Posts Tagged ‘pensions’


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199880 Clay Bennett editorial cartoon


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People are always amazed when I tell them how little American workers have managed to save for retirement—and, thus, why the Social Security system is so important.

According to a new report from the Economic Policy Institute, on the state of retirement for American workers, the numbers are sobering.

Remember from yesterday that nearly half of American working families have no retirement account savings at all. That makes median (fiftieth-percentile) values low for all age groups, ranging from $480 for families in their mid-30s to $17,000 for families approaching retirement in 2013. For most age groups, median account balances in 2013 were less than half their pre-recession peak and lower than at the start of the new millennium.


Of course, mean retirement savings are much higher than the median. Yet, while average retirement account savings grew somewhat between 2001 and 2013, this was mostly due to the aging of the large baby-boomer cohort, as older families have had more time to accumulate savings. And, for those baby-boomers, their retirement savings had declined on average more than 20 percent between 2007 and 2013.

In fact, rather than declines (or, for some groups, stagnation), we should be seeing rising retirement account balances at all ages to offset declines in defined-benefit pension coverage and Social Security cuts.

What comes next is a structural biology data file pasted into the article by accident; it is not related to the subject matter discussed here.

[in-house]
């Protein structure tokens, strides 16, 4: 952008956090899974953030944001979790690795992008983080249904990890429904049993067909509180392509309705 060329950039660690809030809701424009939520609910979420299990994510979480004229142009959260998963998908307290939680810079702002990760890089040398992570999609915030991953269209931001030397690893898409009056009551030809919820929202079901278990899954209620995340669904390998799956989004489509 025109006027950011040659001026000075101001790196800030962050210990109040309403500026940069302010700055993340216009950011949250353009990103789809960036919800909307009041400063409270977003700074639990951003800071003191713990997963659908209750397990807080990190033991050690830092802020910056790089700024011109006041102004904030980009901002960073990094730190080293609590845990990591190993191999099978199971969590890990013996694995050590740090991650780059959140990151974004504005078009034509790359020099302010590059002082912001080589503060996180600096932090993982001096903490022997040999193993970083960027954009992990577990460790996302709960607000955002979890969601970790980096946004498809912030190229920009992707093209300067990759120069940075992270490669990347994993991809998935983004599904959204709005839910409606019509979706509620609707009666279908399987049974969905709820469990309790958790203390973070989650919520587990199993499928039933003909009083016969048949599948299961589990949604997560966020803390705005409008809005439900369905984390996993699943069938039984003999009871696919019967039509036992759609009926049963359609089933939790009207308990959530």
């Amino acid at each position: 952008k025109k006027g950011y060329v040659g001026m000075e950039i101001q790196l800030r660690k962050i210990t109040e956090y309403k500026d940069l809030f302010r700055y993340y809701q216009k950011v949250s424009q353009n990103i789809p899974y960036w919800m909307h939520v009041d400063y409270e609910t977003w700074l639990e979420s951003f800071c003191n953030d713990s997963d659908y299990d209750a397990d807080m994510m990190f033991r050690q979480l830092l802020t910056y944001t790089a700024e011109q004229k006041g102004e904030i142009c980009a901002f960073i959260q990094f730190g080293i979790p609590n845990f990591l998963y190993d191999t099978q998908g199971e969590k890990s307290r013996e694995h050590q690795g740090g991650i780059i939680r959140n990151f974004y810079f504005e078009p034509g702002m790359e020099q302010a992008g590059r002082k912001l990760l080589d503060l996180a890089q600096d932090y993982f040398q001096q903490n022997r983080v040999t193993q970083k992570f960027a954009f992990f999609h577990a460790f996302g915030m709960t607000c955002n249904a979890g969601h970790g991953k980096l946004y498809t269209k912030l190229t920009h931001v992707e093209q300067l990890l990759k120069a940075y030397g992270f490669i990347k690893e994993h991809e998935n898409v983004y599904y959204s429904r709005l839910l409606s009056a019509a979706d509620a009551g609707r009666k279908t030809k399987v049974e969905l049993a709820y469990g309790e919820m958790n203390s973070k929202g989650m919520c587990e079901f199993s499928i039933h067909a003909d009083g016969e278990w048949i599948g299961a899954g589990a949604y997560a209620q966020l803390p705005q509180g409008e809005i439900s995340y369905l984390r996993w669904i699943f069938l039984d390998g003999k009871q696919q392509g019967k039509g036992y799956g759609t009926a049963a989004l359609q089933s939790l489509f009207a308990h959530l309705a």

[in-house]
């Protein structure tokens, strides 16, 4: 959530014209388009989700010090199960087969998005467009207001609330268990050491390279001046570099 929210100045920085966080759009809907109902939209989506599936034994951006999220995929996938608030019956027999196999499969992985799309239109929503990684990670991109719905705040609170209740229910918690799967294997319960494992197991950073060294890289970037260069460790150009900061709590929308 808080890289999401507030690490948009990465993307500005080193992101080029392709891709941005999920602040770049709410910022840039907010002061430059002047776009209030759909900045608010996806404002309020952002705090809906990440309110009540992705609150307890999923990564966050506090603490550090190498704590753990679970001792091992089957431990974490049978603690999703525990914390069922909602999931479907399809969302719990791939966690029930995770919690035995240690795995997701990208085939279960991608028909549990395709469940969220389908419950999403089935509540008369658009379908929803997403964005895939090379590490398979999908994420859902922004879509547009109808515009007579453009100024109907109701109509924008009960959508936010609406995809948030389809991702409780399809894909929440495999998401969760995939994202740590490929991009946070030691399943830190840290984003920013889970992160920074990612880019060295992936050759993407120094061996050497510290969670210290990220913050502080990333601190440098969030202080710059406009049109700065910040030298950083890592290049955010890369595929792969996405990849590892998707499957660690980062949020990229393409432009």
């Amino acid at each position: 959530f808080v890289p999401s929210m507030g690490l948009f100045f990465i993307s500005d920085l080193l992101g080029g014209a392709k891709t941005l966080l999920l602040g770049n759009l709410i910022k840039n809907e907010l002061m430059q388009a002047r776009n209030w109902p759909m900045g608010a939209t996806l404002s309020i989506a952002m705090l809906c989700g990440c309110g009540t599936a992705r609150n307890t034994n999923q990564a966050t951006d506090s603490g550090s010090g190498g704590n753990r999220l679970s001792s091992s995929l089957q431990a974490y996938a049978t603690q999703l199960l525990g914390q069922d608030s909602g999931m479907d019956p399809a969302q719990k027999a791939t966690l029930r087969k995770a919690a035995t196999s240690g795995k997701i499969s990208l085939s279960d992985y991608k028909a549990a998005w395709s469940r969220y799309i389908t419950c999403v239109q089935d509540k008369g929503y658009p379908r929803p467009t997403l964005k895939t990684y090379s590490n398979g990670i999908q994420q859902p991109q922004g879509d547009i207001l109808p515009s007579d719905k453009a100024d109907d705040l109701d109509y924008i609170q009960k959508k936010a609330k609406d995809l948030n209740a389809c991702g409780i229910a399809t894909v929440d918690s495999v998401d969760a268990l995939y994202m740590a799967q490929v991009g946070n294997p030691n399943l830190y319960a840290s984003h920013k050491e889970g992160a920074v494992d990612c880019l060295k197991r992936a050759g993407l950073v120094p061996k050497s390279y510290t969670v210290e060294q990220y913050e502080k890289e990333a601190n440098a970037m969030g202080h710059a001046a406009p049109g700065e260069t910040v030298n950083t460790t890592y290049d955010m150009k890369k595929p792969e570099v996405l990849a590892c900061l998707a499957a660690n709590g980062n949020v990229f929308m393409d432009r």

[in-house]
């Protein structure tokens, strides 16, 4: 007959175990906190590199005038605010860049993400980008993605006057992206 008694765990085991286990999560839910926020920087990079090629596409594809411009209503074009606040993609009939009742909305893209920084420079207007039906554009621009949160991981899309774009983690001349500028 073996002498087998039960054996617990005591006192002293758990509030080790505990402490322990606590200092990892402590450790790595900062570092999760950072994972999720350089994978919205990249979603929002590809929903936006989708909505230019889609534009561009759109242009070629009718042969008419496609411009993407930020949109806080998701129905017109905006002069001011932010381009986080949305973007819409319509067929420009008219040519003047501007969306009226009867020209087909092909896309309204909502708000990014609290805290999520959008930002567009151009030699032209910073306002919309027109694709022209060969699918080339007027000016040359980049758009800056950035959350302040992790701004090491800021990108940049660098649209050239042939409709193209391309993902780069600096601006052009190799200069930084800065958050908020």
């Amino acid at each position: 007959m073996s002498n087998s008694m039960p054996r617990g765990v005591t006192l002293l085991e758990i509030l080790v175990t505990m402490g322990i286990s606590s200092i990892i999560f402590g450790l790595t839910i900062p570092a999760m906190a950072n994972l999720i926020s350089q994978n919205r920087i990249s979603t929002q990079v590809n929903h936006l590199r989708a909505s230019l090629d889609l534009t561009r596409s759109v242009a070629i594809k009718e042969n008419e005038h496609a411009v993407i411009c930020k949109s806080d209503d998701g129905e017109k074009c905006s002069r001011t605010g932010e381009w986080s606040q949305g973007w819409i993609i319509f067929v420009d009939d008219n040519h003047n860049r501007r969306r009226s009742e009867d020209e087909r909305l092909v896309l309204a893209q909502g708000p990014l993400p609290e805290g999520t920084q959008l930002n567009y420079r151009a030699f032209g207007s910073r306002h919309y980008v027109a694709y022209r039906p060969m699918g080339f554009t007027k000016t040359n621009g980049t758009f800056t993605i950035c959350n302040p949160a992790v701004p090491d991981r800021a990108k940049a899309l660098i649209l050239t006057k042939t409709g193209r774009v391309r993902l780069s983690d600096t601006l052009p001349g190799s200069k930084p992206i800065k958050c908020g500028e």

And we’re not.


According to a new report from the Economic Policy Institute, on the state of retirement for American workers, two fundamental shifts have occurred in recent decades.

First, employers have managed to fundamentally change the nature of retirement funding by substituting defined-contribution plans for defined-benefit plans, thus shifting the risk from themselves to workers.* For example, in 1989, 41 percent of families age 32-61 had defined-benefit plans versus 35 percent that had defined-contribution plans. By 2013, that difference had reversed in dramatic fashion: only 21 percent had defined-benefit plans while 43 percent had defined-contribution plans.

Second, the percentage of families age 32-61 with any retirement plan has declined over the same period from 58 percent to 53 percent.

The combination of the two shifts has left working families even more dependent on the vicissitudes of Wall Street, since that’s where their retirement savings (if they have them) are invested, and the Social Security system, exactly when the direction of the national discussion at the elite level has been to cut Social Security payments.

Is it any wonder that American workers—while they’re working and as they attempt to plan for retirement—are feeling both insecure and angry?


*For those who are unfamiliar with the difference between the two kinds of plans, here’s a quick primer:

401(k) and similar plans are referred to as defined-contribution (DC) plans because employer contributions, rather than retirement benefits, are determined in advance and employers incur no long-term liabilities. Participants in these plans are responsible for making investment decisions and shoulder investment and other risks. In contrast, in traditional defined-benefit (DB) plans (pension plans, in layman’s terms), employers are responsible for funding promised benefits, making up the difference if the contributions are insufficient due to lower-than-expected investment returns, for example.